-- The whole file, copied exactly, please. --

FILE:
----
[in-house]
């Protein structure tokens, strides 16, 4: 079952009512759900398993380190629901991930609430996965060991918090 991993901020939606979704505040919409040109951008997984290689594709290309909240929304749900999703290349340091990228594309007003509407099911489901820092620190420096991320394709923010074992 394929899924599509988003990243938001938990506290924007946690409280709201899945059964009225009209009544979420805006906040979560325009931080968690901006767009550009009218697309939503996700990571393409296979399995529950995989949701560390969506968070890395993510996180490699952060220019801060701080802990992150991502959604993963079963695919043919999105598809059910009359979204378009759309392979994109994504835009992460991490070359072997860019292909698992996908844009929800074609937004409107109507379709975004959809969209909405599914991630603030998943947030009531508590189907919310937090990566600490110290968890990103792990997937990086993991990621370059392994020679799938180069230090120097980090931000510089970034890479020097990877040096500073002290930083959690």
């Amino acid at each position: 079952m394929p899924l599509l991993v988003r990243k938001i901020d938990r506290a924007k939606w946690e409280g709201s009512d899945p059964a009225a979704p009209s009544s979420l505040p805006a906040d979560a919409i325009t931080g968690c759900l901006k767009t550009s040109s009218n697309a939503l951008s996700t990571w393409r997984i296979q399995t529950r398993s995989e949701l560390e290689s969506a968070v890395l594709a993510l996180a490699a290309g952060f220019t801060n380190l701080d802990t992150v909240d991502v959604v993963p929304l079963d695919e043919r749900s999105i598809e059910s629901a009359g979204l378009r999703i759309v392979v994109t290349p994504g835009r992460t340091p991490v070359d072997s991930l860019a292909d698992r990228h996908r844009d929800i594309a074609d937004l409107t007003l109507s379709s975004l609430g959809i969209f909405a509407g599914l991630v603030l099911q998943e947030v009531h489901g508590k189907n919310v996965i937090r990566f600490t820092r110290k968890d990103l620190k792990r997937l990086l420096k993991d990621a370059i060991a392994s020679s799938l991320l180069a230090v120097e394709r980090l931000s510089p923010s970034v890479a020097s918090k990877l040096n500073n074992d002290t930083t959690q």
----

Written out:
[in-house]
């Protein structure tokens, strides 16, 4: 079952009512759900398993380190629901991930609430996965060991918090 991993901020939606979704505040919409040109951008997984290689594709290309909240929304749900999703290349340091990228594309007003509407099911489901820092620190420096991320394709923010074992 394929899924599509988003990243938001938990506290924007946690409280709201899945059964009225009209009544979420805006906040979560325009931080968690901006767009550009009218697309939503996700990571393409296979399995529950995989949701560390969506968070890395993510996180490699952060220019801060701080802990992150991502959604993963079963695919043919999105598809059910009359979204378009759309392979994109994504835009992460991490070359072997860019292909698992996908844009929800074609937004409107109507379709975004959809969209909405599914991630603030998943947030009531508590189907919310937090990566600490110290968890990103792990997937990086993991990621370059392994020679799938180069230090120097980090931000510089970034890479020097990877040096500073002290930083959690």
């Amino acid at each position: 079952m394929p899924l599509l991993v988003r990243k938001i901020d938990r506290a924007k939606w946690e409280g709201s009512d899945p059964a009225a979704p009209s009544s979420l505040p805006a906040d979560a919409i325009t931080g968690c759900l901006k767009t550009s040109s009218n697309a939503l951008s996700t990571w393409r997984i296979q399995t529950r398993s995989e949701l560390e290689s969506a968070v890395l594709a993510l996180a490699a290309g952060f220019t801060n380190l701080d802990t992150v909240d991502v959604v993963p929304l079963d695919e043919r749900s999105i598809e059910s629901a009359g979204l378009r999703i759309v392979v994109t290349p994504g835009r992460t340091p991490v070359d072997s991930l860019a292909d698992r990228h996908r844009d929800i594309a074609d937004l409107t007003l109507s379709s975004l609430g959809i969209f909405a509407g599914l991630v603030l099911q998943e947030v009531h489901g508590k189907n919310v996965i937090r990566f600490t820092r110290k968890d990103l620190k792990r997937l990086l420096k993991d990621a370059i060991a392994s020679s799938l991320l180069a230090v120097e394709r980090l931000s510089p923010s970034v890479a020097s918090k990877l040096n500073n074992d002290t930083t959690q």